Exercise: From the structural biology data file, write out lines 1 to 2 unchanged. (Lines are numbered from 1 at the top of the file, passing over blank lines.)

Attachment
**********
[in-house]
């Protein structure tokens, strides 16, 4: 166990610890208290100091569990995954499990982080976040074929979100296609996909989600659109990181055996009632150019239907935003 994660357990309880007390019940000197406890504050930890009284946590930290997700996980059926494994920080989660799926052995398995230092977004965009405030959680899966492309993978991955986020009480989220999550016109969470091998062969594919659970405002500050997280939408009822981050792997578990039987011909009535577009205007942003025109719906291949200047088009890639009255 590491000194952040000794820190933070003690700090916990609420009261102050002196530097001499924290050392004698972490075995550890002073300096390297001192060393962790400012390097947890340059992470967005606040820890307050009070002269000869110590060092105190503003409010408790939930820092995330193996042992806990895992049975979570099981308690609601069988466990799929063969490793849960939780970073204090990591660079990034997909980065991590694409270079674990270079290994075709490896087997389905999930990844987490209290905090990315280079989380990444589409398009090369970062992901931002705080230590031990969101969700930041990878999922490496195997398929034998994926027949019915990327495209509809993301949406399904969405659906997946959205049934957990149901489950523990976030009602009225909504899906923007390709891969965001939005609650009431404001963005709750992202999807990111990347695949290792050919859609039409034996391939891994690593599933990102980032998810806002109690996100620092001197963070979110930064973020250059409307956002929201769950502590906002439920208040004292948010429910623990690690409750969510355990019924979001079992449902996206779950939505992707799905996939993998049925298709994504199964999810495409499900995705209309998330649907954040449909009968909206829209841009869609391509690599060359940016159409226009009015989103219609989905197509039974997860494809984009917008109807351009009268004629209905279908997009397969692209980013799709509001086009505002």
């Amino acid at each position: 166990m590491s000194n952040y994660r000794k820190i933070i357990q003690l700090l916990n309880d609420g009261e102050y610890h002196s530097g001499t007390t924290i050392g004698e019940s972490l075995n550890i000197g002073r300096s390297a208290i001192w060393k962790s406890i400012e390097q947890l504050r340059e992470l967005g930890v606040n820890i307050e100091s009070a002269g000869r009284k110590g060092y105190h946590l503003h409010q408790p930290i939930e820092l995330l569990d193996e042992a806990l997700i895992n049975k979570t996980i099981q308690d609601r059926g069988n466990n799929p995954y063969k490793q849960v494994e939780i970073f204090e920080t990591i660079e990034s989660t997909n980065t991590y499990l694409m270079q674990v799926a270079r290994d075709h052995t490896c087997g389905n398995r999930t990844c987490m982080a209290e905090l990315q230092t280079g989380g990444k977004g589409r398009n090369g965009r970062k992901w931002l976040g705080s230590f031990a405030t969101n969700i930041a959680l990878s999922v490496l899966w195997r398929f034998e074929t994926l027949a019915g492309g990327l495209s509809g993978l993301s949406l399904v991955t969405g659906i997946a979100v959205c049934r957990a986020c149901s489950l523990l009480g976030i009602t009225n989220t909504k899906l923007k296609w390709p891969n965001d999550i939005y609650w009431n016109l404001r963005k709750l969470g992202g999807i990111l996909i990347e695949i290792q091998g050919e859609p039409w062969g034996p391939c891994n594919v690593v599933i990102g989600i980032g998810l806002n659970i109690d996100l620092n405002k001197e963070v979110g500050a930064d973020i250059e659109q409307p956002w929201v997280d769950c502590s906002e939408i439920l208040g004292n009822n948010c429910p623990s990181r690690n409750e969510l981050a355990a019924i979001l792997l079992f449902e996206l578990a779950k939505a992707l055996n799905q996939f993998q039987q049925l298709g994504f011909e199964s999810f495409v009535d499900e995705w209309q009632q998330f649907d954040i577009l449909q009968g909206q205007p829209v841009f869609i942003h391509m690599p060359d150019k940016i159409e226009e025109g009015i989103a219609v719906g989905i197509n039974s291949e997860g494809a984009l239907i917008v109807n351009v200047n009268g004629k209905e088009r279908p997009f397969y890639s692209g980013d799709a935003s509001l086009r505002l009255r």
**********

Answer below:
[in-house]
């Protein structure tokens, strides 16, 4: 166990610890208290100091569990995954499990982080976040074929979100296609996909989600659109990181055996009632150019239907935003 994660357990309880007390019940000197406890504050930890009284946590930290997700996980059926494994920080989660799926052995398995230092977004965009405030959680899966492309993978991955986020009480989220999550016109969470091998062969594919659970405002500050997280939408009822981050792997578990039987011909009535577009205007942003025109719906291949200047088009890639009255 590491000194952040000794820190933070003690700090916990609420009261102050002196530097001499924290050392004698972490075995550890002073300096390297001192060393962790400012390097947890340059992470967005606040820890307050009070002269000869110590060092105190503003409010408790939930820092995330193996042992806990895992049975979570099981308690609601069988466990799929063969490793849960939780970073204090990591660079990034997909980065991590694409270079674990270079290994075709490896087997389905999930990844987490209290905090990315280079989380990444589409398009090369970062992901931002705080230590031990969101969700930041990878999922490496195997398929034998994926027949019915990327495209509809993301949406399904969405659906997946959205049934957990149901489950523990976030009602009225909504899906923007390709891969965001939005609650009431404001963005709750992202999807990111990347695949290792050919859609039409034996391939891994690593599933990102980032998810806002109690996100620092001197963070979110930064973020250059409307956002929201769950502590906002439920208040004292948010429910623990690690409750969510355990019924979001079992449902996206779950939505992707799905996939993998049925298709994504199964999810495409499900995705209309998330649907954040449909009968909206829209841009869609391509690599060359940016159409226009009015989103219609989905197509039974997860494809984009917008109807351009009268004629209905279908997009397969692209980013799709509001086009505002």